The locomotive exchanges of 1948, initiated by the fledgling British Railways, had far reaching consequences for the future locomotive stock of the industry, not least in the construction of new classes of steam traction. The first of the new classes to be ordered by the Railway Executive was for a new 4-6-2 Pacific design, incorporating the best in steam technology and with reduced maintenance requirements.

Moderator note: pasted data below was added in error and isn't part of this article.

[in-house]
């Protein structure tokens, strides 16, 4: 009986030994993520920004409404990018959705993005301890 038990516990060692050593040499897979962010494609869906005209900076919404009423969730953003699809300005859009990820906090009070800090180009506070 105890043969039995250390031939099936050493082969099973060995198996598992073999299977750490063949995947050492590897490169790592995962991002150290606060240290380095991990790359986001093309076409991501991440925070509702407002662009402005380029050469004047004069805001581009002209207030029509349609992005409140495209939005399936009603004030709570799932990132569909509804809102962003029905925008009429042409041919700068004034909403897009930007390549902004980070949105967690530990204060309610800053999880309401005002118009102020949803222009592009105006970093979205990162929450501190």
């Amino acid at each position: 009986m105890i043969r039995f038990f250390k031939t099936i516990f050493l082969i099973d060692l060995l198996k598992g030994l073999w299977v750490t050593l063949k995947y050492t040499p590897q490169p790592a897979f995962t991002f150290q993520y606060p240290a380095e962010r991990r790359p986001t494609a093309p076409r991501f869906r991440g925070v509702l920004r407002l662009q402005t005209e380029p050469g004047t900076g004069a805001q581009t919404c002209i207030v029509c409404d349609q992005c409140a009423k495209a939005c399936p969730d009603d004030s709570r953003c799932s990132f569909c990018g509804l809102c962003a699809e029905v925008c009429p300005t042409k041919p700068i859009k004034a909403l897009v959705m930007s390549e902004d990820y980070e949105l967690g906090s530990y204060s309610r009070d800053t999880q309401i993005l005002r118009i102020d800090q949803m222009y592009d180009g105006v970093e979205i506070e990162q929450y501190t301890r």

Robert Riddles, as the first Chief Mechanical Engineer of British Railways, drew heavily on his previous LMS designs in designing the new 4-6-2, with elements from Bulleid’s SR Merchant Navy design, blastpipe configuration from the GWR and LNER crank design being incorporated. Weight limits were kept within Bulleid’s Light Pacific margins and the result was a pleasing looking, very capable mixed traffic locomotive. The naming of locomotives under British Railways management was undertaken by a Locomotive Naming Committee of three senior railway officers, but it was Bishop Eric Treacy that suggested the name of Britannia for 70000, the first of the class, and it was by this name that the class was generally known.